After a brilliant debut comic book by Marvel's Aaron and Cassaday we follow the Cymoon 1 story arc that previously left us with the first confrontation between the Sith Lord Darth Vader and the hero of the Rebellion, Luke Skywalker. Throughout this beautifully illustrated comic book titled Skywalker Strikes Part 2 we delve into the consequences of the fail-safe alarm getting triggered during the band of rebels' raid on the Imperial weapons factory.
If anything during this particular book we get sense of the power scale and how it differs between the master of the arcane arts, Darth Vader, and the young would be peacekeeper of the galaxy, Luke Skywalker. After the initial confrontation between the two at the end of the first book, we're given the impression that the ever present spirit of Obi wan Kenobi is desperately trying to get in touch with his former apprentice, urging him to flee from Vader as he stormed through the weapons factory, to find and question the motives behind the attack, which to me is pretty unlike the fearsome Sith Lord that we all know and love. Aside from this we have the usual domestics between our favourite Corellian smuggler Han Solo and the beautiful Princess Leia, who continues to deny the scruffy looking nerf herder! Meanwhile, C-3PO is remains within the Millennium Falcon while a group of tentacle baring aliens try to scrap and tear it apart...
I can't help but find the confrontation between Vader and Luke has taken the centre stage for me so far. It would be the first time that Luke had come into direct contact with the Sith Lord after executing the Jedi Master Obi wan Kenobi back on the Deathstar, and understandably he is letting his emotions get the best of him. Almost forgetting all the training he had previously gotten from Kenobi he intends to go for an all in attack, but naturally the Sith Lord negates any threat quite swiftly. A notion that I'm over the moon (Eh... Get it?) about, despite the fact that Luke is after all the saviour of the Jedi and the Rebellion itself, he is still a novice to both the Force and evidently lightsaber combat. We get thorough understanding of this when Vader proves his mastery and affinity to both of the aforementioned fields when he gives an outstanding display of his potential.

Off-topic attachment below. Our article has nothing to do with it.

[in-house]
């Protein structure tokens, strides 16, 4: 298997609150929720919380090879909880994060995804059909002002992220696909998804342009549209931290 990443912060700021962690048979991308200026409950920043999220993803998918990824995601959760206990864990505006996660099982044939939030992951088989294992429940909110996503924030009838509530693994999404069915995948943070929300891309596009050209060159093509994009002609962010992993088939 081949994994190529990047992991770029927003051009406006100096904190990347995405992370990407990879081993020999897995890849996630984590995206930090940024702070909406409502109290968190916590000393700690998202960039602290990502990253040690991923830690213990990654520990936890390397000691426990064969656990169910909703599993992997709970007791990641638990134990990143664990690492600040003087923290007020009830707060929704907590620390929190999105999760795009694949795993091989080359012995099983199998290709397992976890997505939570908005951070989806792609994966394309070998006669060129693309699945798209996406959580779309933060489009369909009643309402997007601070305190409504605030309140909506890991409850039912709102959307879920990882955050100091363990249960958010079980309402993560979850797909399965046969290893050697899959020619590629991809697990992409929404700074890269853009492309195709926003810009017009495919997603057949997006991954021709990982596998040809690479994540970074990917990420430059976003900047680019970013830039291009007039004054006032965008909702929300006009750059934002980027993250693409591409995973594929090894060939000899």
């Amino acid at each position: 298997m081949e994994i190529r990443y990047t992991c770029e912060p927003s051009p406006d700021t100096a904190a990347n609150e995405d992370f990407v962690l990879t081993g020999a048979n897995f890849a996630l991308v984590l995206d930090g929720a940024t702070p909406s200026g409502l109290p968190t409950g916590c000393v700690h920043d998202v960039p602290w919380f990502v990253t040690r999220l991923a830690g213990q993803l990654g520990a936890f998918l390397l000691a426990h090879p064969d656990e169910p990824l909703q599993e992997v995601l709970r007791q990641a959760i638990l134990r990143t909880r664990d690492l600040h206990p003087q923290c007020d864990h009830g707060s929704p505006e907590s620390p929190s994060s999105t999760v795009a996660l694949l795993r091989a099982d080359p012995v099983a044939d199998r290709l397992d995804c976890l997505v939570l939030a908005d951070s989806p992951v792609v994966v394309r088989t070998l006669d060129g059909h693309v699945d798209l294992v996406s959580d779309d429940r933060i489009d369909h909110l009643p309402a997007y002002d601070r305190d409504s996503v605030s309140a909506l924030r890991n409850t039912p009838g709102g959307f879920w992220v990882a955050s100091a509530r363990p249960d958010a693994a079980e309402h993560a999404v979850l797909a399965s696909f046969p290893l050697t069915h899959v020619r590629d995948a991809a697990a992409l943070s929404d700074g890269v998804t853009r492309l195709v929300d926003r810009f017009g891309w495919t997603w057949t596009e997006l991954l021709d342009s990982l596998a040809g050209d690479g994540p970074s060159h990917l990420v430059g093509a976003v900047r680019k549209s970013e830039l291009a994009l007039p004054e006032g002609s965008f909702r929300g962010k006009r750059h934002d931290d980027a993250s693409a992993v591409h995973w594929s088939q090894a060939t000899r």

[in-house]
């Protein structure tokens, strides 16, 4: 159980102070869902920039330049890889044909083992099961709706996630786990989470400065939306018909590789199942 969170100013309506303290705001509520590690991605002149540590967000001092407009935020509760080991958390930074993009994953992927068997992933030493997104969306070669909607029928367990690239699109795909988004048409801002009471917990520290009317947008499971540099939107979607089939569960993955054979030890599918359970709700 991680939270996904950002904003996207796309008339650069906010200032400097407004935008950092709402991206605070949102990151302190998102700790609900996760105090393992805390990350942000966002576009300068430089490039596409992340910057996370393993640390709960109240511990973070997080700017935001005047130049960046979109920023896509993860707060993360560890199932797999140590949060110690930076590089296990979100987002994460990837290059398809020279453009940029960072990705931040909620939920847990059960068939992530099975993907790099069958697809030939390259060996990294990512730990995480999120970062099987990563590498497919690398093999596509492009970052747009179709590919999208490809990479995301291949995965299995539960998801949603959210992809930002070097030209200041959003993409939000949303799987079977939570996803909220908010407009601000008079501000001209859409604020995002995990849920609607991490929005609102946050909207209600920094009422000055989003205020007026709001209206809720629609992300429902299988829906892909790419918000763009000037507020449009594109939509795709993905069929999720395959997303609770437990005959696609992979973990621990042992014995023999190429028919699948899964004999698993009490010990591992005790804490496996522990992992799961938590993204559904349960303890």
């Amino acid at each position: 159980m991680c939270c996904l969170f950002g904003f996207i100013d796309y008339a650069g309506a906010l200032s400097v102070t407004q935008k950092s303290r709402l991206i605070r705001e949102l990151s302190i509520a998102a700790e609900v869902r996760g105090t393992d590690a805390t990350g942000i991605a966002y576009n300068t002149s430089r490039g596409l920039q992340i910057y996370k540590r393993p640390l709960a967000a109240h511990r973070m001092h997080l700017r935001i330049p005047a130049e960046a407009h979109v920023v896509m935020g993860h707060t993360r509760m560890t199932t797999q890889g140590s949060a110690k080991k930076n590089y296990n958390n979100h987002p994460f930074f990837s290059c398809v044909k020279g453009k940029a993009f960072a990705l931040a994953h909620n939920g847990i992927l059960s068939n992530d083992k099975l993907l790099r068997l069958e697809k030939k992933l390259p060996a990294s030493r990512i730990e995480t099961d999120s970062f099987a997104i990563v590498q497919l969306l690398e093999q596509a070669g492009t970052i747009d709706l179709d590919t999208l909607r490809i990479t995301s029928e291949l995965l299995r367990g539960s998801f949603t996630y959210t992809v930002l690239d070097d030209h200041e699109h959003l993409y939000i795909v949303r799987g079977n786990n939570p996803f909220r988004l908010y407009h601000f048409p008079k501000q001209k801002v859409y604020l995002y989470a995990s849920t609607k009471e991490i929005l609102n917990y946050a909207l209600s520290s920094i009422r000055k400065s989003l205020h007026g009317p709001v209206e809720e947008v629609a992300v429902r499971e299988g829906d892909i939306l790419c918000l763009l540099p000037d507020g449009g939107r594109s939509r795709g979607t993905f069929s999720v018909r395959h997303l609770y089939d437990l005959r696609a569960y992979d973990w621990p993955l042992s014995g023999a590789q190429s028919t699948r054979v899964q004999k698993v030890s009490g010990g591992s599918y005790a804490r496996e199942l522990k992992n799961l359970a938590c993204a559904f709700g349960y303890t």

However, Vader continues to display a nonchalant attitude when addressing the boy, completely undermining his abilities. This, I believe is one of Vader's disadvantages, as such an accomplished and unbelievably talented Force sensitive he completely rules out the possibility that there is somebody able to take him on, for match his skill for that matter. Throughout the entirety of the confrontation he seems to dismiss Luke and stand over him asking questions in regards to the pilot who had taken out the Deathstar, being completely oblivious to the fact that person stands before him as we speak. I'll never forget the conversation between the two when Luke accuses Vader of killing his rather, to which he quite casually responds "I've killed many fathers. You'll have to be more specific." That really does conclude Vader's approach to life, putting himself completely above it and for those who prove to be unworthy or weak, he'd be more than happy to remove them without a shadow of a doubt to cloud his mind.
Through many books, including some of the old Expanded Universe content, we see Vader's stern facade fading at different points in time, namely within this particular timeline that we find ourselves exploring at the moment (That being between Star Wars: Episode IV — A New Hope and Star Wars: Episode VI — Return of the Jedi), it seems after all the denial that we've seen, there are points in time where he does recall the past. My question is how will this pan out throughout this series of books? I'm quite thrilled to see that Aaron, the writer of the books, has kept true to the some concepts that have been established previously by other authors and continues to respect the Star Wars universe, while also bringing new content to the table for everybody to enjoy.